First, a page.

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DISCUSSES COURTESY IN CONNECTION WITH INVITATIONS, TELEPHONE CONVERSATIONS, INTRODUCTION & ENTERTAINING GUESTS.
Ken Smith sez: Possibly the first feature to star John Lindsay, who later achieved immortality as "Woody" in Dating Do's And Don'ts. In this film he plays "Bill Anderson," a young fellow who proudly shows his mother around the "courtesy" displays in his classroom at Sunnyside School. This scenario allows the narrator to teach us the time-worn fundamentals of social courtesy (see As Others See Us and How Do You Do for better examples), but the only thing you'll remember from this film is Woody, who is a much better actor here than he was later in life. A film with lots of potential, but no payoff. Remade by Coronet in 1967. "Mrs. Anderson" later played another mom in Good Table Manners, and "Miss Barton," Bill's teacher, could very well be a robot.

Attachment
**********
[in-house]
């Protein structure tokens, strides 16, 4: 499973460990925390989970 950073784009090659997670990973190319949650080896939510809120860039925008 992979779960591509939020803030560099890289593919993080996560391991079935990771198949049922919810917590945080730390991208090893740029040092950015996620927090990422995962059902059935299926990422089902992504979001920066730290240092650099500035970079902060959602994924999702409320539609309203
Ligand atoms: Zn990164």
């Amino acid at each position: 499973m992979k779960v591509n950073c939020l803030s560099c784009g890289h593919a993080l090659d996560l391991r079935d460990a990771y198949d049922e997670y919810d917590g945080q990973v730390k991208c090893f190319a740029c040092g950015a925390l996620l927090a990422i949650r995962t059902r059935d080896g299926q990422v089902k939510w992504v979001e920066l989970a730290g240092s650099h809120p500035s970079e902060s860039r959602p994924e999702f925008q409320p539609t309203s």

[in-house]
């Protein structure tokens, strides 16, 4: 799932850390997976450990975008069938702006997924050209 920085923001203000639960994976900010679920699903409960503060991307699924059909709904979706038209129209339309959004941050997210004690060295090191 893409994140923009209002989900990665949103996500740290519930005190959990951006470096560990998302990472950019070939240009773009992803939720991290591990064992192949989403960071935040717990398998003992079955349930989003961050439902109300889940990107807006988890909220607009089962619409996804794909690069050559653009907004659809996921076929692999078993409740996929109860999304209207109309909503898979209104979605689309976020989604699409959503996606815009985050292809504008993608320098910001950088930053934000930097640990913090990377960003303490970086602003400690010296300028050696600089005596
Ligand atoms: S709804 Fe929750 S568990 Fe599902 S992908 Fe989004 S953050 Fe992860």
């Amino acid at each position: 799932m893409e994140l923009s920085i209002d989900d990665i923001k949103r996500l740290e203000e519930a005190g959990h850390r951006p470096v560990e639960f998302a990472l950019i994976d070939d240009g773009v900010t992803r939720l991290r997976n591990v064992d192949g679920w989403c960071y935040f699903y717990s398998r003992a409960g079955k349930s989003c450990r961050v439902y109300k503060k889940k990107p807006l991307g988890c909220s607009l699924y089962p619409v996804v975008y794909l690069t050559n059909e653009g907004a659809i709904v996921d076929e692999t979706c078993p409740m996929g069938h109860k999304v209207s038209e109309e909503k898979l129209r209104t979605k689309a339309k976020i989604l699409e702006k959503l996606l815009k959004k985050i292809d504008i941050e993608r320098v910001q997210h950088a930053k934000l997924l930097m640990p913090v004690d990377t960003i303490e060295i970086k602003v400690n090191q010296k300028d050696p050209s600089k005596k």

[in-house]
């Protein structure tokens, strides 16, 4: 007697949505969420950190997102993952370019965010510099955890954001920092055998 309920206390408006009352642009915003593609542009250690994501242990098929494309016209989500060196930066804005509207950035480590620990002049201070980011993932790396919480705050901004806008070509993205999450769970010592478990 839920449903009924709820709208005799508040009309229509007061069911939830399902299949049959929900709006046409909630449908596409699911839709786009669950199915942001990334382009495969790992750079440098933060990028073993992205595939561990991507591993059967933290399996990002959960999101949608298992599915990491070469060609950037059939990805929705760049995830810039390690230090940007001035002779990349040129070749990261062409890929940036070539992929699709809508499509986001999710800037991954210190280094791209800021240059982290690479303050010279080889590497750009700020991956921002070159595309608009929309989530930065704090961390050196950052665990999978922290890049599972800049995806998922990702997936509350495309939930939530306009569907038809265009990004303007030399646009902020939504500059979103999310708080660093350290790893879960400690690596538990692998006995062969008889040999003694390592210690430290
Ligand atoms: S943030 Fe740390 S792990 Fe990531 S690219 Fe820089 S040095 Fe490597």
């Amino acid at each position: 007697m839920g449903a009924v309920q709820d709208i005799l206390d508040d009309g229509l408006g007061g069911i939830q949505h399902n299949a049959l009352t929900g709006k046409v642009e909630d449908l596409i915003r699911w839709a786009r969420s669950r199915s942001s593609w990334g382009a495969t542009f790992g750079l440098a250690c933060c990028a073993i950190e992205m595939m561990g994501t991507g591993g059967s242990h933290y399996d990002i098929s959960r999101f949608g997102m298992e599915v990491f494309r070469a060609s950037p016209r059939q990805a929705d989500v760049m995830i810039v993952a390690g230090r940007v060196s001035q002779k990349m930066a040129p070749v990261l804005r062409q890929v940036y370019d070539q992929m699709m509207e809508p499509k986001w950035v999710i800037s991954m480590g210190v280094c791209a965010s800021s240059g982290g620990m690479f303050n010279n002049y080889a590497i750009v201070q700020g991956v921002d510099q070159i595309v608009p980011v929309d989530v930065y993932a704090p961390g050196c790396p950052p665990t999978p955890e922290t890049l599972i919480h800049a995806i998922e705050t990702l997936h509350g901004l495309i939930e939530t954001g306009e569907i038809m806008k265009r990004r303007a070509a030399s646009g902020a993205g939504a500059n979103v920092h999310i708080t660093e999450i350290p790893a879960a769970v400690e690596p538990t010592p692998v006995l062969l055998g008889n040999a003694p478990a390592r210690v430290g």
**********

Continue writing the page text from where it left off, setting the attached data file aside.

SCHOOLS PARENTS STUDENTS CHILDREN COURTESY DRAWINGS TELEPHONES HANDSHAKES HANDSHAKING INTRODUCTIONS MANNERS Safety Danger Lurks
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Subject: Not A Trait For Hunkies
Anyhow, my favorite part was right near the beginning when the group at the doorway began this bowing business like a bunch of Japanese people. Almost but not quite overdid it....and they all looked a little tentative about it. Amusing.
Pretty good picture in that it showed me a few things I never knew but will certainly keep in mind at my next afternoon tea. I gotta remember that older woman presented to younger woman thing. And get off the phone in case someone else wants to use it? Geez, today every 9 year old has their own phone.
Subject: Cute little film
Subject: Excuse Me, but May I Comment on This Film, Please?
Ratings: Camp/Humor Value: **. Weirdness: ***. Historical Interest: *****. Overall Rating: ****.
Subject: "Don't be a pig"
Subject: Billy doesnt get out much.